coming in contact with people who have any of these diseases, whether
mild or severe; and the third is to build up our vigor and resisting
power by good food, bathing, and exercise in the open air, so that these
germs cannot get a foothold in our throats and lungs.
Colds. Two-thirds of all colds are infectious, and due, not to cold
pure air, but to foul, stuffy air, with the crop of germs that such air
is almost certain to contain. They should be called fouls, not
colds. They spread from one person to another; they run through
families, schools, and shops. They are accompanied by fever, with
headache, backache, and often chills; they run their course until the
body has manufactured enough antitoxins to stop them, and then they get
well of their own accord. This is why so many different remedies have a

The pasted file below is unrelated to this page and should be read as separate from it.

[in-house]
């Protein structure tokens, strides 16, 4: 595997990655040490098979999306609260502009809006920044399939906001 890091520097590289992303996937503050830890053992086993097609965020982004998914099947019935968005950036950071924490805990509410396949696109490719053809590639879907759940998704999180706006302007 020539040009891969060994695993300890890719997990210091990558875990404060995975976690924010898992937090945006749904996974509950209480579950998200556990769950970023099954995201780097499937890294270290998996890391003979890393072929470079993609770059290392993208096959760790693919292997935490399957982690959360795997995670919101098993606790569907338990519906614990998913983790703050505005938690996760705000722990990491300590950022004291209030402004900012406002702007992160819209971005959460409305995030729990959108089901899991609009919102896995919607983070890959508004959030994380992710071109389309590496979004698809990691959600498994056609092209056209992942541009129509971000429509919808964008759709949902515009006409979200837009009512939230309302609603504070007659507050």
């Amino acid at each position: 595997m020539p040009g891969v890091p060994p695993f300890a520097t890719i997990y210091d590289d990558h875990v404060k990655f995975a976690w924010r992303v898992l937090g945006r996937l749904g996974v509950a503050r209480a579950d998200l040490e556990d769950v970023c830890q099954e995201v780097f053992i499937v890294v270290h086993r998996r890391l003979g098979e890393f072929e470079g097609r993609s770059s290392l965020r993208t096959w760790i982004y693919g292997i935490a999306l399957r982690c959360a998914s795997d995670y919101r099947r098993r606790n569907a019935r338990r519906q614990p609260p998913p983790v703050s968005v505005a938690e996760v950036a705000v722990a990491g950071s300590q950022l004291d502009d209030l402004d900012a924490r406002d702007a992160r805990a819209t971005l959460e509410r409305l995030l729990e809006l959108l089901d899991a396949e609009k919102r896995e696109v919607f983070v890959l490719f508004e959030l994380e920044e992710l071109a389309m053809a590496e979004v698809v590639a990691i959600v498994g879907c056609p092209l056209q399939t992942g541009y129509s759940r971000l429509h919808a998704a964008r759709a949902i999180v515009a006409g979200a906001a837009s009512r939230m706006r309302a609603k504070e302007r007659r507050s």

great reputation for curing colds.
If you catch cold, stay in your own room or in the open air for a few
days, if possible, and keep away from everybody else. You only waste
your time trying to work in that condition, and will get better much
more quickly by keeping quiet, and will at the same time avoid infecting
anybody else. Get your doctor to tell you what mild antiseptic to use in
your nose and throat; and then keep it in stock against future attacks.
Often it is advisable to rest quietly in bed a few days, so as not to
overtax the body in its weakened condition.
Keep away from foul, stuffy air as much as possible, especially in
crowded rooms; bathe or splash in cool water every morning; sleep with
your windows open; and take plenty of exercise in the open air; and you
will catch few colds and have little difficulty in throwing off those
that you do catch. Colds are comparatively trifling things in
themselves; but, like all infections however mild, they may set up
serious inflammations in some one of the deeper organs--lungs, kidneys,
heart, or nervous system, and frequently make an opening for the
entrance of the germs of tuberculosis or pneumonia. Don't neglect them;
and if you find that you take cold easily, find out what is wrong with
yourself, and reform your unhealthful habits.
Next: How To Conquer Consumption
Previous: The Need Of Pure Air